Feb 8, 2013 / 04:03 am
During Black History Month, the Knights of Columbus are noting the Catholic organization’s “forward-thinking” attitudes towards racial equality long before they were popular.
Andrew Walther, Vice President for Communications and Media at the Knights of Columbus, told CNA the Catholic fraternal organization “took stands for racial equality in ways that were really stunning, when you think of the 1920s or the 1910s.”
The Knights of Columbus’ first African-American member joined the Order in Massachusetts in the 1890s, less than two decades after its founding.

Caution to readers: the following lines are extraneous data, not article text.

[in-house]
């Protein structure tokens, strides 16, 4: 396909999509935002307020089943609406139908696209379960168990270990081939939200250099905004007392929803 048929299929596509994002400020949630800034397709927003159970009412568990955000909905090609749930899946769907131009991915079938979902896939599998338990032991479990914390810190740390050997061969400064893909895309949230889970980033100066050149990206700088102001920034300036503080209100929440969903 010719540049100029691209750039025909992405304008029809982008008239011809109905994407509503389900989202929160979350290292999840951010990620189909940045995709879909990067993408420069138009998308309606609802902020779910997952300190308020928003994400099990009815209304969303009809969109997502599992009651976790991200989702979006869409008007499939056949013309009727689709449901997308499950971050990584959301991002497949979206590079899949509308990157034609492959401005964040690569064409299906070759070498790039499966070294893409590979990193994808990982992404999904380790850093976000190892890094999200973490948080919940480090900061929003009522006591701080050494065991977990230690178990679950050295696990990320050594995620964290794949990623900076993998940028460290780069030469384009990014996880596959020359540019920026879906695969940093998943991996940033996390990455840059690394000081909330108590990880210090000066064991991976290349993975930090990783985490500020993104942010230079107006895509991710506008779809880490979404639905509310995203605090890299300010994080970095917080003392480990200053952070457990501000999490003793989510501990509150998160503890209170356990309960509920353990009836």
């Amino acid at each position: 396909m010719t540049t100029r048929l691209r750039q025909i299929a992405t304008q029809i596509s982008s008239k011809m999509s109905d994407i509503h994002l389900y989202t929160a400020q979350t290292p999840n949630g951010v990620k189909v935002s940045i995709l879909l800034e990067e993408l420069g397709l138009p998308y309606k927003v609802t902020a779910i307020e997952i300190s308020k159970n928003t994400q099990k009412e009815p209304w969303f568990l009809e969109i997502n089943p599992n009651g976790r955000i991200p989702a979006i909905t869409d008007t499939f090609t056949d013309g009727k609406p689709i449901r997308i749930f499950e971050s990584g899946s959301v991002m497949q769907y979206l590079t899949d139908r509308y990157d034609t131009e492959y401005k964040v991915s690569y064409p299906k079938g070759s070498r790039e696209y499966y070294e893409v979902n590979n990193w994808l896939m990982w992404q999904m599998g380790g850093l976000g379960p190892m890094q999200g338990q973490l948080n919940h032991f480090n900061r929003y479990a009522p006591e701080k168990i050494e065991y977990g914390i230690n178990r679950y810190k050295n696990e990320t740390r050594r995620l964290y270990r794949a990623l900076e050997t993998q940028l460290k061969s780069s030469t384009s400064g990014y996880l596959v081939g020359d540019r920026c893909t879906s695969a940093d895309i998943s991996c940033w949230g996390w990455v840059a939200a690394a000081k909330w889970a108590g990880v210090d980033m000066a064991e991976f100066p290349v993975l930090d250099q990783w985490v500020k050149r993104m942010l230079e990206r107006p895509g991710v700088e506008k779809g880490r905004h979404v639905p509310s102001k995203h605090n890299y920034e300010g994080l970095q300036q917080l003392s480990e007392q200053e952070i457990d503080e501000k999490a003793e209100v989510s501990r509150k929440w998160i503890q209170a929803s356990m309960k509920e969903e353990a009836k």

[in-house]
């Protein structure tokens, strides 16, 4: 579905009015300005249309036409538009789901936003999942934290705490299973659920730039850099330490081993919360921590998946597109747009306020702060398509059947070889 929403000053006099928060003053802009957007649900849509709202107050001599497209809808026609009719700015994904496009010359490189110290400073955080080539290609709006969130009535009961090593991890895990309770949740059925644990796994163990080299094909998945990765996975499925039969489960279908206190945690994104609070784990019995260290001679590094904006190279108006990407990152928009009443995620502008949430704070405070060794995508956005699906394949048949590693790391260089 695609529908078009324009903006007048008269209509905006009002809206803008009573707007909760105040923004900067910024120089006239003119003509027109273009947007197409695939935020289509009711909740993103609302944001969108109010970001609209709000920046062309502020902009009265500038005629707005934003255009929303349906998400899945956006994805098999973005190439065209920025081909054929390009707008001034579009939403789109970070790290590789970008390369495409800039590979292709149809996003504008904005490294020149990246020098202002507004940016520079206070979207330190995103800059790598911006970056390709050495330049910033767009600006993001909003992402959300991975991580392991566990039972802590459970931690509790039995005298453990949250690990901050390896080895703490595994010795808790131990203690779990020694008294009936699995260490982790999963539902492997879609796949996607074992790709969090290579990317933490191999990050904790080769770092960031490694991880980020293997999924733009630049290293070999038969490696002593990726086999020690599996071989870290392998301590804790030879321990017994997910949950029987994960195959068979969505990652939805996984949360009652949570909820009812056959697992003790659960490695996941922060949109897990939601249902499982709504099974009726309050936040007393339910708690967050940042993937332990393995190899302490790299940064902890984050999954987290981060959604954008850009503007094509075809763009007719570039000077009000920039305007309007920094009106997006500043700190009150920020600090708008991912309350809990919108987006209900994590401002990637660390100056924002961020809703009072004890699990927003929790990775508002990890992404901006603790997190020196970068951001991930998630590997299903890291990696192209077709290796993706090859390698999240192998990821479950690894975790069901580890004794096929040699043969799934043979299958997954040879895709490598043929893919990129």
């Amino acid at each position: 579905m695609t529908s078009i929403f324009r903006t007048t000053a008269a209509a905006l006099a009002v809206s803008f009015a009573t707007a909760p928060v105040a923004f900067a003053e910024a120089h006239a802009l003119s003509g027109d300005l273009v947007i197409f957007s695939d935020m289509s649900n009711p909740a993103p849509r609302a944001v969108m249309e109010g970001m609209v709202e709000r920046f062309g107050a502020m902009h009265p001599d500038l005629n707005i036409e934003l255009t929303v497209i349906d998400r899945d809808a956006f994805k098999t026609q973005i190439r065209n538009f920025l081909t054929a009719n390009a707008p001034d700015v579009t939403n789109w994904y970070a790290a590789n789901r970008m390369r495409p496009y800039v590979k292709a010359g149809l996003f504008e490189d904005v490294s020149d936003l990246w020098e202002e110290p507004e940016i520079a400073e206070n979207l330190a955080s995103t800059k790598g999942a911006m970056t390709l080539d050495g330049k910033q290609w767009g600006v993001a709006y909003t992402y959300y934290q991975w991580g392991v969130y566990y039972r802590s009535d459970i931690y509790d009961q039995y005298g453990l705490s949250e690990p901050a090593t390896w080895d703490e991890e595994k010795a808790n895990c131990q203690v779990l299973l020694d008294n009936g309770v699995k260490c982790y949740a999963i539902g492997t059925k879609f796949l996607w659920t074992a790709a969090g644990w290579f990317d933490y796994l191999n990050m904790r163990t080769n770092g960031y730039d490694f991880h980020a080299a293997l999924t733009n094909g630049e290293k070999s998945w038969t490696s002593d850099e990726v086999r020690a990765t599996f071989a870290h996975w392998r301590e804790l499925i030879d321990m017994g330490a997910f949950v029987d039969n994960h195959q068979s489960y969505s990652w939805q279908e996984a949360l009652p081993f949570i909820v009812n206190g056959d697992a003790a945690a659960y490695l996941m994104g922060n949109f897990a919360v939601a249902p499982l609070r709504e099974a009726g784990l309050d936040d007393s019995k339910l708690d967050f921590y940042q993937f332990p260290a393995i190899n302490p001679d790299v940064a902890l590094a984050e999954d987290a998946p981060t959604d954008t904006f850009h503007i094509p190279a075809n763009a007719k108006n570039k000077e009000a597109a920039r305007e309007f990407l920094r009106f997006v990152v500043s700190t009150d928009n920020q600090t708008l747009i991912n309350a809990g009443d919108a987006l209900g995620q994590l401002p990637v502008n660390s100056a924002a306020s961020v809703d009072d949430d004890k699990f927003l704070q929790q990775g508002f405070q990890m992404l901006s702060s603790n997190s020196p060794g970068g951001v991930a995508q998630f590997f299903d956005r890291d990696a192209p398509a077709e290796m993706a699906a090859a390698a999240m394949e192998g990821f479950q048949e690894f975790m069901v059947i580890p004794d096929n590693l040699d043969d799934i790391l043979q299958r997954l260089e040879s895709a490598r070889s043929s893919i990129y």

Walther attributed this openness to the organization’s understanding that everyone could contribute as “important members of society.”
“The policy in the Knights of Columbus from the top-down was always in favor of racial harmony and inclusion,” Walther said. “I think the Knights of Columbus was far ahead of its time.”
During World War I, the Knights of Columbus hosted racially integrated rest and recreation facilities for troops in Europe, when no other social service organizations were integrated.
“We were the only ones that were opening the doors to everybody,” Walther noted. “Thirty years before the army integrated, we were integrating the army.” …
Go here for the rest of the story.